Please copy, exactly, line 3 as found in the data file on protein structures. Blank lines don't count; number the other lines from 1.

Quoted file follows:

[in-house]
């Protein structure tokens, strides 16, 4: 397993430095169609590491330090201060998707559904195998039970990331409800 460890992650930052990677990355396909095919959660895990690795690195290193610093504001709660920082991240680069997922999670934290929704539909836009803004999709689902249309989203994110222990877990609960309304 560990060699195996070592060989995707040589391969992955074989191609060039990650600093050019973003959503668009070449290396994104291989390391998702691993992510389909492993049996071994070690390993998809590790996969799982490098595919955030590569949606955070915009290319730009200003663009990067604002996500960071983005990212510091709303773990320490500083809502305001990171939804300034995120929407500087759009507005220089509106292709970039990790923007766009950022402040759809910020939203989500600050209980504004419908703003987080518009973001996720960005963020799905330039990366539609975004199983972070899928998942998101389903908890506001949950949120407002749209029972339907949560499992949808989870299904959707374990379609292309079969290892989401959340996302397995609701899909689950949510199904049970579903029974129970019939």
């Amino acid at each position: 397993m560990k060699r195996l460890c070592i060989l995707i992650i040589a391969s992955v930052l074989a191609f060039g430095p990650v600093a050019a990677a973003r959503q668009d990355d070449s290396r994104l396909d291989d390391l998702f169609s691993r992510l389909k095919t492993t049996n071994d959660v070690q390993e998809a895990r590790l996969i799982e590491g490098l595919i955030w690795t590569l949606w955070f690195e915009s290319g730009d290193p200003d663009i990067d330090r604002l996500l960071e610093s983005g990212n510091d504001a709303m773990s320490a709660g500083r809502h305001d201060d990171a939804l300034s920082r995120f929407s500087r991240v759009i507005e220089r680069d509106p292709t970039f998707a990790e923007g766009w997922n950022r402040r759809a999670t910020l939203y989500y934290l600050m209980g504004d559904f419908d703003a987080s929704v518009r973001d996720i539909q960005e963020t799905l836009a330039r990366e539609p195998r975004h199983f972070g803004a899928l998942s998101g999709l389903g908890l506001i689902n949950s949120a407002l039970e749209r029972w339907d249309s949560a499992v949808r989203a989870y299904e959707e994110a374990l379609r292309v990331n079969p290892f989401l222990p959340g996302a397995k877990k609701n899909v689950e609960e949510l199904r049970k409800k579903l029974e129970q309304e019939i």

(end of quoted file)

């Amino acid at each position: 397993m560990k060699r195996l460890c070592i060989l995707i992650i040589a391969s992955v930052l074989a191609f060039g430095p990650v600093a050019a990677a973003r959503q668009d990355d070449s290396r994104l396909d291989d390391l998702f169609s691993r992510l389909k095919t492993t049996n071994d959660v070690q390993e998809a895990r590790l996969i799982e590491g490098l595919i955030w690795t590569l949606w955070f690195e915009s290319g730009d290193p200003d663009i990067d330090r604002l996500l960071e610093s983005g990212n510091d504001a709303m773990s320490a709660g500083r809502h305001d201060d990171a939804l300034s920082r995120f929407s500087r991240v759009i507005e220089r680069d509106p292709t970039f998707a990790e923007g766009w997922n950022r402040r759809a999670t910020l939203y989500y934290l600050m209980g504004d559904f419908d703003a987080s929704v518009r973001d996720i539909q960005e963020t799905l836009a330039r990366e539609p195998r975004h199983f972070g803004a899928l998942s998101g999709l389903g908890l506001i689902n949950s949120a407002l039970e749209r029972w339907d249309s949560a499992v949808r989203a989870y299904e959707e994110a374990l379609r292309v990331n079969p290892f989401l222990p959340g996302a397995k877990k609701n899909v689950e609960e949510l199904r049970k409800k579903l029974e129970q309304e019939i």